To assess sea ice extent for any calendar date, NSIDC uses the following measurements for the 30-year baseline, for any given calendar day:
The median falls in the middle of the observed extents for the baseline period. Half of the observed extents are above the median, and half of the observed extents are below it. This does not suggest, however, that the above- and below-median extents are equally distributed. The below-median extents may be farther from the median than the above-median extents.
The interquartile range includes two of the four quartiles around the median, i.e., extents greater than 25 percent and less than 75 percent of all the observed extents.
The interdecile range includes eight of the 10 deciles in the entire range of values, i.e., all observed sea ice extents greater than 10 percent and less than 90 percent.
How interquartiles and interdeciles compare to standard deviation
The following screenshots compare the same time of year, late July through early November, from NSIDC’s interactive Charctic visualization tool. Both examples use the 1981-to-2010 baseline for comparison, but the first example uses the average (mean) bracketed by two standard deviations while the second example uses the middle (median) bracketed by interquartiles and interdeciles.
Assuming a perfect bell curve, the mean and standard deviation approach places the average extent line exactly in the center of the standard deviations, and those deviations span a broad swath of possible extents. In fact, the 2022 extent line overlaps the standard deviation for much of the period shown.
In contrast, the median, interquartile, and interdecile approach does not place the middle extent exactly in the center of the innermost 50 and 80 percentages. Instead, the values below the median are farther away than the values above it. This approach better represents a lopsided distribution. Furthermore, the innermost 50 percent and 80 percent of the observed baseline extents are more tightly clustered around the median, so the 2022 extent only grazes the bottom range of the interdecile for a brief period.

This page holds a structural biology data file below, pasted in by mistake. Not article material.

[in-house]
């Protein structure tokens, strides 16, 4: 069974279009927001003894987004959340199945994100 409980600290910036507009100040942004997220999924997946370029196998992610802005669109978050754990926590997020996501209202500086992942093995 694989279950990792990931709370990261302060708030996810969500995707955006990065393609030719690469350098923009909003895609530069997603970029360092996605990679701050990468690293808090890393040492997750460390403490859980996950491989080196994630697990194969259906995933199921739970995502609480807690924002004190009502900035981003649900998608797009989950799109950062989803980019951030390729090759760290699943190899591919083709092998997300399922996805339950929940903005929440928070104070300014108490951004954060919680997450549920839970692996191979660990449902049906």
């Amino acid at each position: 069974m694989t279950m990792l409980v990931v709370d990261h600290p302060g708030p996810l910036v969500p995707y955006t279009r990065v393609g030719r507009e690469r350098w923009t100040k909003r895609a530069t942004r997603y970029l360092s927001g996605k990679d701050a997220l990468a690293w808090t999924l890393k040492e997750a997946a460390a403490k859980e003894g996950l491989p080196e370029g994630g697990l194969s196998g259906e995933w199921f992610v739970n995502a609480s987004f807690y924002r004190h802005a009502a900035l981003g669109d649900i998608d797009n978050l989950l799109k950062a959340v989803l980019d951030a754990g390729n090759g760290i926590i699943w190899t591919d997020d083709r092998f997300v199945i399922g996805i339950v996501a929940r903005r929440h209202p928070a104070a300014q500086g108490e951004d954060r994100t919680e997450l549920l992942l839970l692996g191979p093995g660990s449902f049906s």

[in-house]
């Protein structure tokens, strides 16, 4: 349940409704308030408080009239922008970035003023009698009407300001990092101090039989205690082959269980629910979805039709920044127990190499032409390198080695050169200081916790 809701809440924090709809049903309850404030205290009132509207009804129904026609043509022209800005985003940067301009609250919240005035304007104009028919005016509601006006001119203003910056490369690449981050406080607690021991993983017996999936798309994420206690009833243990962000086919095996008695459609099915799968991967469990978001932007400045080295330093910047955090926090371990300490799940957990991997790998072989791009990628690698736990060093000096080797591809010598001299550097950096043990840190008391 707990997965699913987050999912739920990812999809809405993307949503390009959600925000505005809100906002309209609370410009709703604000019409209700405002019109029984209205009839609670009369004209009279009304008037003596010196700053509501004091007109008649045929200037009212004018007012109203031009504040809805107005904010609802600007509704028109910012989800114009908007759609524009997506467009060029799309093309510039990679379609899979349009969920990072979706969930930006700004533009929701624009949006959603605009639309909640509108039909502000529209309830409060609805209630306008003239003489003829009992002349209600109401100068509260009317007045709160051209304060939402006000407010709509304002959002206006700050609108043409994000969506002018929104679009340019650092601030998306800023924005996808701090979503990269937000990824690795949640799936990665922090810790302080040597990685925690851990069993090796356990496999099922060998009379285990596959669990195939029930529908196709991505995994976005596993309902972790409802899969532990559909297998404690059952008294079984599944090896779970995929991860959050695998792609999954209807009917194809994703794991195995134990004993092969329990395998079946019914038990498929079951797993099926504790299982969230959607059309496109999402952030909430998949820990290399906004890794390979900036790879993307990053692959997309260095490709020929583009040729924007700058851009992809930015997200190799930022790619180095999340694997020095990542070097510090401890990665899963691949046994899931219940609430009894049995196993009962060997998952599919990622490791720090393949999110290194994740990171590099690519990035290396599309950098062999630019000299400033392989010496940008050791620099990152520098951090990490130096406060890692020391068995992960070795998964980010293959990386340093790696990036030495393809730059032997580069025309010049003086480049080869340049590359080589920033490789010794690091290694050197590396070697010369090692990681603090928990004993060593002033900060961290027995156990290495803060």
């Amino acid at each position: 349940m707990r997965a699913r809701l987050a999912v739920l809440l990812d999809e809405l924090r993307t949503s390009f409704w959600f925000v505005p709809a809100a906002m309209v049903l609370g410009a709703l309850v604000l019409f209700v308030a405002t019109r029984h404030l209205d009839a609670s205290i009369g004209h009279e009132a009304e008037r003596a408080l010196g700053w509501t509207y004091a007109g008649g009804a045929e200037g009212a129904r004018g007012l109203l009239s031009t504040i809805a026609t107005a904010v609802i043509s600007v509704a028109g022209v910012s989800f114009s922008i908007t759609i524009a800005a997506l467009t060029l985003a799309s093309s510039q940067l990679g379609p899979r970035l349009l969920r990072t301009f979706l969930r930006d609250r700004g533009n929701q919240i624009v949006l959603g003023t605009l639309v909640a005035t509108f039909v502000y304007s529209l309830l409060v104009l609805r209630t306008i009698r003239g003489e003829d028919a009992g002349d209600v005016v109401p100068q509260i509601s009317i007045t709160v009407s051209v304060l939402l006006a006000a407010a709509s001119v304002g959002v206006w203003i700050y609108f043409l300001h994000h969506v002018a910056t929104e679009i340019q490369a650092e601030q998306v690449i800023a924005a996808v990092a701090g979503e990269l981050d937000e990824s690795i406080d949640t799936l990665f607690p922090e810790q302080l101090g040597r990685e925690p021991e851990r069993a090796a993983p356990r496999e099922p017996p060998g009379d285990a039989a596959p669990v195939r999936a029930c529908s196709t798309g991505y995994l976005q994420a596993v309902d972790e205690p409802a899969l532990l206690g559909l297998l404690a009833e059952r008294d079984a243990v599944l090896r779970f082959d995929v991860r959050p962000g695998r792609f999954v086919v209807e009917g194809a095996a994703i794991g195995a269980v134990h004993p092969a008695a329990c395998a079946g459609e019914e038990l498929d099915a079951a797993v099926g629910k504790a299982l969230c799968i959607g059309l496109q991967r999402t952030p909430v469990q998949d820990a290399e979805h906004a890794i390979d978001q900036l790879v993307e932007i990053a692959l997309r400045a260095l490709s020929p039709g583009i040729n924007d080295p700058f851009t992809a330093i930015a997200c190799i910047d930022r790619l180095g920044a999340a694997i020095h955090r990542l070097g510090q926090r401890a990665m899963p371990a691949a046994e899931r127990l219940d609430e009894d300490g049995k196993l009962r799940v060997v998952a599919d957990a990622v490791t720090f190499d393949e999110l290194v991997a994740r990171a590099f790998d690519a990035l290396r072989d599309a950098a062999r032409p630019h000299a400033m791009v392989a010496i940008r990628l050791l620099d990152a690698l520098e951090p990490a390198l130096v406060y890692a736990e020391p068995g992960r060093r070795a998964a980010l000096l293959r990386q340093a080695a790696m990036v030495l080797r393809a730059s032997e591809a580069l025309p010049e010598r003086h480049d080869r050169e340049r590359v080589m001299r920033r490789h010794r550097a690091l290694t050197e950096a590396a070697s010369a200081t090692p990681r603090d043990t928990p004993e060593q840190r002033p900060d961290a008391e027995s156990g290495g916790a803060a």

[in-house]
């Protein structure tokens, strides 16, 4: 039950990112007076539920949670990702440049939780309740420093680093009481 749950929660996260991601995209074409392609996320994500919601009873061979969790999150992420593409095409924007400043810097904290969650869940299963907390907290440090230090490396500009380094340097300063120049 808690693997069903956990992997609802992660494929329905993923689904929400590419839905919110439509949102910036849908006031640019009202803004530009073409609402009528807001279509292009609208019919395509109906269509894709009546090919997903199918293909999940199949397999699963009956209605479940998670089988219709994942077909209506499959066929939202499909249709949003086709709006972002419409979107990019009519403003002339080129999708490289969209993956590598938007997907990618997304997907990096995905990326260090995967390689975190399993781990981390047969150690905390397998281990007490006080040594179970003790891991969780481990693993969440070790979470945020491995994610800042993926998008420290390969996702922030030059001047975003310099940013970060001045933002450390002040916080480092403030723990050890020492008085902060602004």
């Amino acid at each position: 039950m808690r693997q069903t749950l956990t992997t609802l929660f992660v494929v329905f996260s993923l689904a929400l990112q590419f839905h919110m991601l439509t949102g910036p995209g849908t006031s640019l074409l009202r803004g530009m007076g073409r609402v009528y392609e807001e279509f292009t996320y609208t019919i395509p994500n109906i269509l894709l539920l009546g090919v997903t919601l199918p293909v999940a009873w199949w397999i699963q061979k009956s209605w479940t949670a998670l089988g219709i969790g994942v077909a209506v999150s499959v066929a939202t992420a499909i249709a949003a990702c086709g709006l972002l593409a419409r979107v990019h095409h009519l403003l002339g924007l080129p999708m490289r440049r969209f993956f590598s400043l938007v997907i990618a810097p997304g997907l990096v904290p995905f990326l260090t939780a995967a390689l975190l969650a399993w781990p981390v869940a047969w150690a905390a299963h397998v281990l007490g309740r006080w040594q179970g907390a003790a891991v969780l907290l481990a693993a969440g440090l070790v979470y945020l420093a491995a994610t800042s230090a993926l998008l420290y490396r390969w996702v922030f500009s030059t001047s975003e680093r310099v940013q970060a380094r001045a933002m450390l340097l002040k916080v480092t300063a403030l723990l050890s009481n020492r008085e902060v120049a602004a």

Although NSIDC’s Charctic visualization tool defaults to using the median, interquartile, and interdecile, you can change the display to show the average (mean) and standard deviation if you prefer.
So, when was sea ice really low?
As of November 2022, the lowest Arctic sea ice extent in the satellite record occurred at the time of the summer minimum in September 2012. But by November 2022, Arctic sea ice had experienced 15 summer minimum extents below the bottom 1981 to 2010 decile.
Unusually low sea ice extents on the satellite record can occur at any time of year, compared to the 30-year baseline. For instance, significantly low Arctic sea ice extents occurred in November 2016, and again in November 2020, the time of year when sea ice is usually growing rapidly.
Antarctic sea ice has also fallen below the bottom decile of the 30-year baseline period—multiple times. But unlike Arctic sea ice, Antarctic sea ice has not shown a significant declining trend. For multiple reasons, Antarctic sea ice appears dominated by extreme year-to-year variability.